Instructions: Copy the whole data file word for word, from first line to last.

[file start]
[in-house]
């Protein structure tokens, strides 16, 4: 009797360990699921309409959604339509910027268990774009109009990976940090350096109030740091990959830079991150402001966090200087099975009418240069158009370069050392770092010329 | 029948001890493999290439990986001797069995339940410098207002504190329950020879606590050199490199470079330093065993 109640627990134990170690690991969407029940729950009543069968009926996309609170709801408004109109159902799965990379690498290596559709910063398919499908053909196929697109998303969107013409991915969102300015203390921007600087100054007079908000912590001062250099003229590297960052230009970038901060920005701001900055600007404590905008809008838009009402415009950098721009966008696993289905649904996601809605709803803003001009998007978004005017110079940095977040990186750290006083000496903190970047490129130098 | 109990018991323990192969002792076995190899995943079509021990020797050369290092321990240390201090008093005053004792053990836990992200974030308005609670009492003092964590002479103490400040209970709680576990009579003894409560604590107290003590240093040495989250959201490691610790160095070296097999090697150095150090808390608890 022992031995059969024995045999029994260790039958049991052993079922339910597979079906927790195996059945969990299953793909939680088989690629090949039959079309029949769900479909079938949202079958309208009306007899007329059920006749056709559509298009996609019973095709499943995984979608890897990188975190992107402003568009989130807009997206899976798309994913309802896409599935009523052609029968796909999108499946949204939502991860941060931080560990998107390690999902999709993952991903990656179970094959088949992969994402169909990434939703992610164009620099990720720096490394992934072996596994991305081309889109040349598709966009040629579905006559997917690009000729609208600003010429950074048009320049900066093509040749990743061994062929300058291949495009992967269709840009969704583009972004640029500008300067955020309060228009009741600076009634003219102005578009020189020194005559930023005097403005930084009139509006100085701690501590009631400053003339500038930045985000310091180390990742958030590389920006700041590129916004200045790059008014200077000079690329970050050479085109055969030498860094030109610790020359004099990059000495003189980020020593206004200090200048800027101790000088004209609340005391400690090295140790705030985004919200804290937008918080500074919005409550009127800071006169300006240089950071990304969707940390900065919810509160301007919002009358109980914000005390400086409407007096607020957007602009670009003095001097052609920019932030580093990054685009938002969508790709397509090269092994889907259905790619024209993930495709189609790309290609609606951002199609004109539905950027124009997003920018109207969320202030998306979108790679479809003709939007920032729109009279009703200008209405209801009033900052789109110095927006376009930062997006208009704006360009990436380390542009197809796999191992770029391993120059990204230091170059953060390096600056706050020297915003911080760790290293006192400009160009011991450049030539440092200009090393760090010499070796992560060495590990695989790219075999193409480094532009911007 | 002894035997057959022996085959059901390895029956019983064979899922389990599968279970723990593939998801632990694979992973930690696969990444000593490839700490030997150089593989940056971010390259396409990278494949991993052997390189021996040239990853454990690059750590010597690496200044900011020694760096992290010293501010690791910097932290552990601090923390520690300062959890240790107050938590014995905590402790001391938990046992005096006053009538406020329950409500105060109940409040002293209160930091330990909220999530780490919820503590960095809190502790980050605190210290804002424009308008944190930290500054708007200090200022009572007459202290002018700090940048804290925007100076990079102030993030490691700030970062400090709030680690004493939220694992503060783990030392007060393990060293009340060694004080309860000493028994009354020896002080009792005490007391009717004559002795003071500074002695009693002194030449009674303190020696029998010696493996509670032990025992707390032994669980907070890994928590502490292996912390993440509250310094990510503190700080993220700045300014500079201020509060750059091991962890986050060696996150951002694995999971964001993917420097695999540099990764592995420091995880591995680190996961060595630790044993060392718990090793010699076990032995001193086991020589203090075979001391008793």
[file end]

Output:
[in-house]
């Protein structure tokens, strides 16, 4: 009797360990699921309409959604339509910027268990774009109009990976940090350096109030740091990959830079991150402001966090200087099975009418240069158009370069050392770092010329 | 029948001890493999290439990986001797069995339940410098207002504190329950020879606590050199490199470079330093065993 109640627990134990170690690991969407029940729950009543069968009926996309609170709801408004109109159902799965990379690498290596559709910063398919499908053909196929697109998303969107013409991915969102300015203390921007600087100054007079908000912590001062250099003229590297960052230009970038901060920005701001900055600007404590905008809008838009009402415009950098721009966008696993289905649904996601809605709803803003001009998007978004005017110079940095977040990186750290006083000496903190970047490129130098 | 109990018991323990192969002792076995190899995943079509021990020797050369290092321990240390201090008093005053004792053990836990992200974030308005609670009492003092964590002479103490400040209970709680576990009579003894409560604590107290003590240093040495989250959201490691610790160095070296097999090697150095150090808390608890 022992031995059969024995045999029994260790039958049991052993079922339910597979079906927790195996059945969990299953793909939680088989690629090949039959079309029949769900479909079938949202079958309208009306007899007329059920006749056709559509298009996609019973095709499943995984979608890897990188975190992107402003568009989130807009997206899976798309994913309802896409599935009523052609029968796909999108499946949204939502991860941060931080560990998107390690999902999709993952991903990656179970094959088949992969994402169909990434939703992610164009620099990720720096490394992934072996596994991305081309889109040349598709966009040629579905006559997917690009000729609208600003010429950074048009320049900066093509040749990743061994062929300058291949495009992967269709840009969704583009972004640029500008300067955020309060228009009741600076009634003219102005578009020189020194005559930023005097403005930084009139509006100085701690501590009631400053003339500038930045985000310091180390990742958030590389920006700041590129916004200045790059008014200077000079690329970050050479085109055969030498860094030109610790020359004099990059000495003189980020020593206004200090200048800027101790000088004209609340005391400690090295140790705030985004919200804290937008918080500074919005409550009127800071006169300006240089950071990304969707940390900065919810509160301007919002009358109980914000005390400086409407007096607020957007602009670009003095001097052609920019932030580093990054685009938002969508790709397509090269092994889907259905790619024209993930495709189609790309290609609606951002199609004109539905950027124009997003920018109207969320202030998306979108790679479809003709939007920032729109009279009703200008209405209801009033900052789109110095927006376009930062997006208009704006360009990436380390542009197809796999191992770029391993120059990204230091170059953060390096600056706050020297915003911080760790290293006192400009160009011991450049030539440092200009090393760090010499070796992560060495590990695989790219075999193409480094532009911007 | 002894035997057959022996085959059901390895029956019983064979899922389990599968279970723990593939998801632990694979992973930690696969990444000593490839700490030997150089593989940056971010390259396409990278494949991993052997390189021996040239990853454990690059750590010597690496200044900011020694760096992290010293501010690791910097932290552990601090923390520690300062959890240790107050938590014995905590402790001391938990046992005096006053009538406020329950409500105060109940409040002293209160930091330990909220999530780490919820503590960095809190502790980050605190210290804002424009308008944190930290500054708007200090200022009572007459202290002018700090940048804290925007100076990079102030993030490691700030970062400090709030680690004493939220694992503060783990030392007060393990060293009340060694004080309860000493028994009354020896002080009792005490007391009717004559002795003071500074002695009693002194030449009674303190020696029998010696493996509670032990025992707390032994669980907070890994928590502490292996912390993440509250310094990510503190700080993220700045300014500079201020509060750059091991962890986050060696996150951002694995999971964001993917420097695999540099990764592995420091995880591995680190996961060595630790044993060392718990090793010699076990032995001193086991020589203090075979001391008793």